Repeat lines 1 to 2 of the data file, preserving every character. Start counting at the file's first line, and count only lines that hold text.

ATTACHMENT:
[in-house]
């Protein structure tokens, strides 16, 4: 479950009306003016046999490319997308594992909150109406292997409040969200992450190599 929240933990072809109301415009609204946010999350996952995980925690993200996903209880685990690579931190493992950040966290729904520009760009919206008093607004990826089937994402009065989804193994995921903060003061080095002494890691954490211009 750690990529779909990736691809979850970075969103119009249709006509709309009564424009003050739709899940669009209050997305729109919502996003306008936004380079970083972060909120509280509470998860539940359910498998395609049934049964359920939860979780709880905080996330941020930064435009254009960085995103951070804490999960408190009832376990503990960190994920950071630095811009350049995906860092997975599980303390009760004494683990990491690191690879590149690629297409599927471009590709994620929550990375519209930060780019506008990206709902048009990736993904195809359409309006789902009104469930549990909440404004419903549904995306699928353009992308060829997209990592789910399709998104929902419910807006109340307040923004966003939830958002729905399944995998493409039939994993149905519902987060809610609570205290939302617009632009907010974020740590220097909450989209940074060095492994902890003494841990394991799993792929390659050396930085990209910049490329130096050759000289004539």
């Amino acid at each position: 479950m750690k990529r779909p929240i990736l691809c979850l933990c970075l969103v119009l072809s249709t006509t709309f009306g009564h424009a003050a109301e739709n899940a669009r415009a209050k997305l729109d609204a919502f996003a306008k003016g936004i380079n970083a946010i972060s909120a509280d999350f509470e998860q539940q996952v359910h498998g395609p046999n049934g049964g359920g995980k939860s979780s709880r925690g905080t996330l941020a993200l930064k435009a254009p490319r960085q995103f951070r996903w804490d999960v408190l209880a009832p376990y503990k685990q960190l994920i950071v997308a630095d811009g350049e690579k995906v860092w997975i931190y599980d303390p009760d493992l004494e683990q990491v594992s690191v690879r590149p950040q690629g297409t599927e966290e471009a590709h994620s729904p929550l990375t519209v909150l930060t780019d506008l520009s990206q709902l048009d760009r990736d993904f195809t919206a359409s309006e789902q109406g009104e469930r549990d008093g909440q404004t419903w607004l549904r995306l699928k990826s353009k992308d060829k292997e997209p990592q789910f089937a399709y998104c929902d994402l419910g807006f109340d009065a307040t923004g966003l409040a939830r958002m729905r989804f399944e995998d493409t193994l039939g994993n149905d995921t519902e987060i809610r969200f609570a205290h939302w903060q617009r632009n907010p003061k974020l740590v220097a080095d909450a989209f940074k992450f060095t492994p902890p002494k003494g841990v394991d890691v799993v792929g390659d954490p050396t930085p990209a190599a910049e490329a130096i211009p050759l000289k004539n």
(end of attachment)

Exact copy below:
[in-house]
């Protein structure tokens, strides 16, 4: 479950009306003016046999490319997308594992909150109406292997409040969200992450190599 929240933990072809109301415009609204946010999350996952995980925690993200996903209880685990690579931190493992950040966290729904520009760009919206008093607004990826089937994402009065989804193994995921903060003061080095002494890691954490211009 750690990529779909990736691809979850970075969103119009249709006509709309009564424009003050739709899940669009209050997305729109919502996003306008936004380079970083972060909120509280509470998860539940359910498998395609049934049964359920939860979780709880905080996330941020930064435009254009960085995103951070804490999960408190009832376990503990960190994920950071630095811009350049995906860092997975599980303390009760004494683990990491690191690879590149690629297409599927471009590709994620929550990375519209930060780019506008990206709902048009990736993904195809359409309006789902009104469930549990909440404004419903549904995306699928353009992308060829997209990592789910399709998104929902419910807006109340307040923004966003939830958002729905399944995998493409039939994993149905519902987060809610609570205290939302617009632009907010974020740590220097909450989209940074060095492994902890003494841990394991799993792929390659050396930085990209910049490329130096050759000289004539």